The European Commission has taken another step in the campaign against discrimination against foreig...
The European Commission has taken another step in the campaign against discrimination against foreign funds in Europe, IMA says.
In its latest bid to make it easier for foreign funds to enter parts of the Germanic market, the Commission has sent official requests to Germany and Austria to end the tax discrimination against foreign investment funds.
Moving closer to the vision of a single market for asset management in Europe, the Commission has also sent a formal request for information to France.
This comes at the same time as Germany publishes its new tax law - designed to remove existing discrimination between domestic and overseas-registered funds.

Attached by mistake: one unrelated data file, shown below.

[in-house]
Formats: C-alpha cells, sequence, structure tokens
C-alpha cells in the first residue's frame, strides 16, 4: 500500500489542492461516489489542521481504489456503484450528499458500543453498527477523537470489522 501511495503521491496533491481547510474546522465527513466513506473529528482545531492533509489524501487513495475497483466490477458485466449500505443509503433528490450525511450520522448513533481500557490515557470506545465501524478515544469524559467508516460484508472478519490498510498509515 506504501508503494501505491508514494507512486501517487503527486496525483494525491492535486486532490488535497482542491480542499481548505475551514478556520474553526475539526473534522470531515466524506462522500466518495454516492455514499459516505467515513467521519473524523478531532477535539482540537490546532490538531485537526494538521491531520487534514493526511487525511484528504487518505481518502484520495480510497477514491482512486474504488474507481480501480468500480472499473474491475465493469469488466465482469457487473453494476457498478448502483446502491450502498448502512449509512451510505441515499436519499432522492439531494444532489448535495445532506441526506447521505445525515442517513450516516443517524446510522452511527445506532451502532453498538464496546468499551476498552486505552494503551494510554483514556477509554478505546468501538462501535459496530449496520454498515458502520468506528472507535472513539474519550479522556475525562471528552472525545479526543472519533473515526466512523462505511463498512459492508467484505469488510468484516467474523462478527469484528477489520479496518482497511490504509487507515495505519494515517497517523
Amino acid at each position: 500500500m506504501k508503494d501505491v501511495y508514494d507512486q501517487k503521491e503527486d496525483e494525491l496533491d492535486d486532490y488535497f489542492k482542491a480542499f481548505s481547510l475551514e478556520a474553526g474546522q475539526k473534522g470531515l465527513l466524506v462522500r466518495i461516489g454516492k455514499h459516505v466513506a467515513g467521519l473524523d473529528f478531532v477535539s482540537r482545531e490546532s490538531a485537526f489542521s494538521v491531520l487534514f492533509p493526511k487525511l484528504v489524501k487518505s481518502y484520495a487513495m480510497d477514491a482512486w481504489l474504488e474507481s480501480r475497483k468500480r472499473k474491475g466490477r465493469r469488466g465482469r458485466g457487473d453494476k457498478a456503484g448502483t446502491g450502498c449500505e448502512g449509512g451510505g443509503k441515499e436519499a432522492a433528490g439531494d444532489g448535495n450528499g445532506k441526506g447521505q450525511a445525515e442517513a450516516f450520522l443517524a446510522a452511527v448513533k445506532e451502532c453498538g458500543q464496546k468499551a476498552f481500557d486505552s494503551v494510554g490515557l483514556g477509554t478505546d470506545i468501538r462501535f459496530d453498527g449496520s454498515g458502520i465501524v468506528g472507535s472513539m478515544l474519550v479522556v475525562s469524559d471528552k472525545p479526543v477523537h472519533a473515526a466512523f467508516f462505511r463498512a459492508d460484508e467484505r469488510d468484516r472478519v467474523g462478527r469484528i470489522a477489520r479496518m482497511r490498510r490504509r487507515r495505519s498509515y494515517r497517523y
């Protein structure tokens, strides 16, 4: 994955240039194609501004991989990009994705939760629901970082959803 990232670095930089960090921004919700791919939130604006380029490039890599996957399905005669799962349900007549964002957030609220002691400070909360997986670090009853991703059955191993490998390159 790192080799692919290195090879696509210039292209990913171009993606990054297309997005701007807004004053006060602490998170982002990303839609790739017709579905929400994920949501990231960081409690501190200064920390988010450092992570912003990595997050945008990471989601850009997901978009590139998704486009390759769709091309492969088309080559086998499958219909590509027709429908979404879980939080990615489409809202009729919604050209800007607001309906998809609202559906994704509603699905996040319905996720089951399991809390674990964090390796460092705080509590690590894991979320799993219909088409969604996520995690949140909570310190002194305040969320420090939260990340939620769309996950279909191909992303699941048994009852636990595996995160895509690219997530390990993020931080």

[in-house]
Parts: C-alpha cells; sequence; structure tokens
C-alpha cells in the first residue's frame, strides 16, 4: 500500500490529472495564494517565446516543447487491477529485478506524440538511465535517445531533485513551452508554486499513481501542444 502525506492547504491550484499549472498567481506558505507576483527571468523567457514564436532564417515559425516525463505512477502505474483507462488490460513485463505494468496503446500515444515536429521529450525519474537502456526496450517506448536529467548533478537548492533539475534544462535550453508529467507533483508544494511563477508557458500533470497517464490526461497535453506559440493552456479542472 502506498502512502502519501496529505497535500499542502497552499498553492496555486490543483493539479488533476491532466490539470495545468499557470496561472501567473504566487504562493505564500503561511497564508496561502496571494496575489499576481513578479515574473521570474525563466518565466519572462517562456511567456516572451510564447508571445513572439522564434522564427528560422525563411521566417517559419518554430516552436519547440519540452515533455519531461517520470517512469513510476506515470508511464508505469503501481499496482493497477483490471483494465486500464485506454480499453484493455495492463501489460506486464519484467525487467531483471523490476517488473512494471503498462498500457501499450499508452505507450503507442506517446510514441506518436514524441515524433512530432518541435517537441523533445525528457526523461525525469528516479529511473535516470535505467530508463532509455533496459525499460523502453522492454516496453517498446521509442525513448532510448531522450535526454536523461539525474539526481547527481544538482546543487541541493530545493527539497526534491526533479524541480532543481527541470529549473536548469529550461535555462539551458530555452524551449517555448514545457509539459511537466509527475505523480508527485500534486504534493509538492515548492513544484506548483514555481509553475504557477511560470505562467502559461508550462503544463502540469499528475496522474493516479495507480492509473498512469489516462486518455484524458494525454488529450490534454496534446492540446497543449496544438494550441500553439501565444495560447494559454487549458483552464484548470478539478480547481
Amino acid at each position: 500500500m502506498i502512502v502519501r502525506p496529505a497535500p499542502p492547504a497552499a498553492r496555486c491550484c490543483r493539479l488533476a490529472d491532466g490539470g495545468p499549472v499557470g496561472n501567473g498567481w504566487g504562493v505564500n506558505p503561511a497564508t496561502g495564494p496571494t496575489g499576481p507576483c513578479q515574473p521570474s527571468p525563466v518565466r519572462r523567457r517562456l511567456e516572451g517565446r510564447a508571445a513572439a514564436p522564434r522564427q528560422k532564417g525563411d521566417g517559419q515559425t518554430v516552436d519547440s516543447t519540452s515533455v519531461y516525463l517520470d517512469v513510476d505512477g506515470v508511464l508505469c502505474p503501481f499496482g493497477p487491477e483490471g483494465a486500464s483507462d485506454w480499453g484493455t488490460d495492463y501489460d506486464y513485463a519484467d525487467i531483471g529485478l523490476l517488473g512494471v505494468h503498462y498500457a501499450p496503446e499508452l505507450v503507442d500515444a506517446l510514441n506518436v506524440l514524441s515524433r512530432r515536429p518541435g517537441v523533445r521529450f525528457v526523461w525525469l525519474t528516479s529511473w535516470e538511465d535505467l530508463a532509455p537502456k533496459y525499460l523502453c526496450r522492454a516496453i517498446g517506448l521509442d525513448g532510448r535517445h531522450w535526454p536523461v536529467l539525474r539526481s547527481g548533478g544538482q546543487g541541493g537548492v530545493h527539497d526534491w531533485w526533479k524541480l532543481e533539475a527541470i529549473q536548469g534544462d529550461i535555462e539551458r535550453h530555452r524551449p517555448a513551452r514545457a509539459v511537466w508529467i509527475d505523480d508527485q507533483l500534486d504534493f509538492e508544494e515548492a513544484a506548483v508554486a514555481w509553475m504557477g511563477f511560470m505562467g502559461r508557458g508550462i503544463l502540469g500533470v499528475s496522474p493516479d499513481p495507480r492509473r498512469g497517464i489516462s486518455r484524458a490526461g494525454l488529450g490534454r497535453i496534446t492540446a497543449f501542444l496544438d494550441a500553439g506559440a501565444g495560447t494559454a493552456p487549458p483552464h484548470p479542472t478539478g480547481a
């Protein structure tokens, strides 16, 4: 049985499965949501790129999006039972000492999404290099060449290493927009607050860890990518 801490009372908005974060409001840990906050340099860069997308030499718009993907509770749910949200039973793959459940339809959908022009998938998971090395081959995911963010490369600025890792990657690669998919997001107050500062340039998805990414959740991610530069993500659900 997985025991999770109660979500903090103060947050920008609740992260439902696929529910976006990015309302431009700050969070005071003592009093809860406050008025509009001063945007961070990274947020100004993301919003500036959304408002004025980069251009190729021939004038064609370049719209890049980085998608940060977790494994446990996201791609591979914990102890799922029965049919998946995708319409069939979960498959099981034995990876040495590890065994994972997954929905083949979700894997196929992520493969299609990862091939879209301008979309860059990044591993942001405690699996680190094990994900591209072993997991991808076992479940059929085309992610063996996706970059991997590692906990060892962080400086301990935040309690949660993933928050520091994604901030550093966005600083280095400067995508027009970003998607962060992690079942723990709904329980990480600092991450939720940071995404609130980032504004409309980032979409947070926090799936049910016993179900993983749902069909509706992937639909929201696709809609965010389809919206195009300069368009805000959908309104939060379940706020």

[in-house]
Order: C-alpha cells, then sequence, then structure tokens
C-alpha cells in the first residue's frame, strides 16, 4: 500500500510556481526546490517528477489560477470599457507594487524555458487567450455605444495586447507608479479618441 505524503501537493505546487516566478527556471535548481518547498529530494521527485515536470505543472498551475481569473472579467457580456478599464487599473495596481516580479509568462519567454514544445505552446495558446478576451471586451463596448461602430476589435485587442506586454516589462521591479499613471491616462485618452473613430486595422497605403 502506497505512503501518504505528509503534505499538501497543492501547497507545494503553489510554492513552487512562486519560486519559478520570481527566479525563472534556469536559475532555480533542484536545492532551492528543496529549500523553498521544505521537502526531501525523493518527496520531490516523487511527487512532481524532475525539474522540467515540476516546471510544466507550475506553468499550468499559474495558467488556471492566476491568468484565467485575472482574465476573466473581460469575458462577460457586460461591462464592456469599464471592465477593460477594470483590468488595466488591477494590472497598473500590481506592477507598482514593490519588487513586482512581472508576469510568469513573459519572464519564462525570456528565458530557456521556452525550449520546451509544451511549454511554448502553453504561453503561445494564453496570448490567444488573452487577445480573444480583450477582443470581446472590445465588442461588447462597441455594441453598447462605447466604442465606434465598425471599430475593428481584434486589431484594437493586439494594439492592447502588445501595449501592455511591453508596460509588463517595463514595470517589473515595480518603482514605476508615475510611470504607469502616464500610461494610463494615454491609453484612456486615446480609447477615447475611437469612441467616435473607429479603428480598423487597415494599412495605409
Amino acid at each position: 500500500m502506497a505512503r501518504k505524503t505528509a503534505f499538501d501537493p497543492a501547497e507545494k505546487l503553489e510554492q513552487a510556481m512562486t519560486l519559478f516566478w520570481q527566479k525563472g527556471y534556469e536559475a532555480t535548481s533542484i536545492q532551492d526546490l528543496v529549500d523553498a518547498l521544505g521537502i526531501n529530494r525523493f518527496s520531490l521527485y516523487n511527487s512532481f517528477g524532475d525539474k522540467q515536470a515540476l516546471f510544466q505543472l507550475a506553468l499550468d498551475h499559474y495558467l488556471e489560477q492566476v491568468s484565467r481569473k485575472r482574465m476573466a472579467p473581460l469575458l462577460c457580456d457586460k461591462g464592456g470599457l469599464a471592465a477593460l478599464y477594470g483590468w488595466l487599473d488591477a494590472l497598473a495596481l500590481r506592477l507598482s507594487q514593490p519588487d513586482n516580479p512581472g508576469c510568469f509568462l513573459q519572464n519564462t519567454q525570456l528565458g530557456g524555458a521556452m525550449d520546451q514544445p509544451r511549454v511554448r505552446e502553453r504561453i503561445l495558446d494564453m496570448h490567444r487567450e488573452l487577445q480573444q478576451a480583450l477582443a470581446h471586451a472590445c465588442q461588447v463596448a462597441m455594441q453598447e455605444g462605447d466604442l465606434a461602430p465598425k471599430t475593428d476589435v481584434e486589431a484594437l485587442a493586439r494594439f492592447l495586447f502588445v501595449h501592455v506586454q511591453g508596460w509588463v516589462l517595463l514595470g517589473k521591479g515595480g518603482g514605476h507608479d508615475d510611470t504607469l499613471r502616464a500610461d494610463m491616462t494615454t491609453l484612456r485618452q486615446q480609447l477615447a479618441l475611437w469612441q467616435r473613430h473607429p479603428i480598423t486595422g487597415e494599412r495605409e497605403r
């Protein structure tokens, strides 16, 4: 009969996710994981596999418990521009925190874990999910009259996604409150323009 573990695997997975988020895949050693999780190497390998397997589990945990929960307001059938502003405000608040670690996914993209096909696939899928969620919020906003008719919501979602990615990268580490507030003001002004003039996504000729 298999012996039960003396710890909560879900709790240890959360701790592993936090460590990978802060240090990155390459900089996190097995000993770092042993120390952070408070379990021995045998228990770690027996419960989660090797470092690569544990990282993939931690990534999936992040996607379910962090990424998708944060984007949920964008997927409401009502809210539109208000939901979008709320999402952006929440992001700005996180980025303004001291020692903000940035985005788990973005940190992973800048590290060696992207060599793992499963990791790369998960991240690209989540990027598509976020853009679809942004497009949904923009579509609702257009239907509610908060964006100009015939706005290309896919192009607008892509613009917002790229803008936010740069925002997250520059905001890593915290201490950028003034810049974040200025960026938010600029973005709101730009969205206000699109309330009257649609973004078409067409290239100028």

In March, the German government dropped proposals to implement additional discriminatory tax laws that would have made it more expensive for German investors to buy foreign funds than domestic ones.
The Steuervergünstigungsabbaugesetz, or "law aiming to reduce tax benefits and exemptions" was abandoned after it was suggested that applying different tax rates in this way could be in breech of EU laws designed to remove barriers to trade between EU member states.
Deputy chief executive of the IMA Sheila Nicoll says:
"We're delighted that the Commission has taken these steps and look forward to a satisfactory conclusion. We are particularly pleased that the German Government has made clear its intention to abolish discrimination, and we look forward to other countries following suit.
National tax regimes shouldn't differentiate between domestic and offshore investment funds, as they inhibit the cross-border sale of investment funds."
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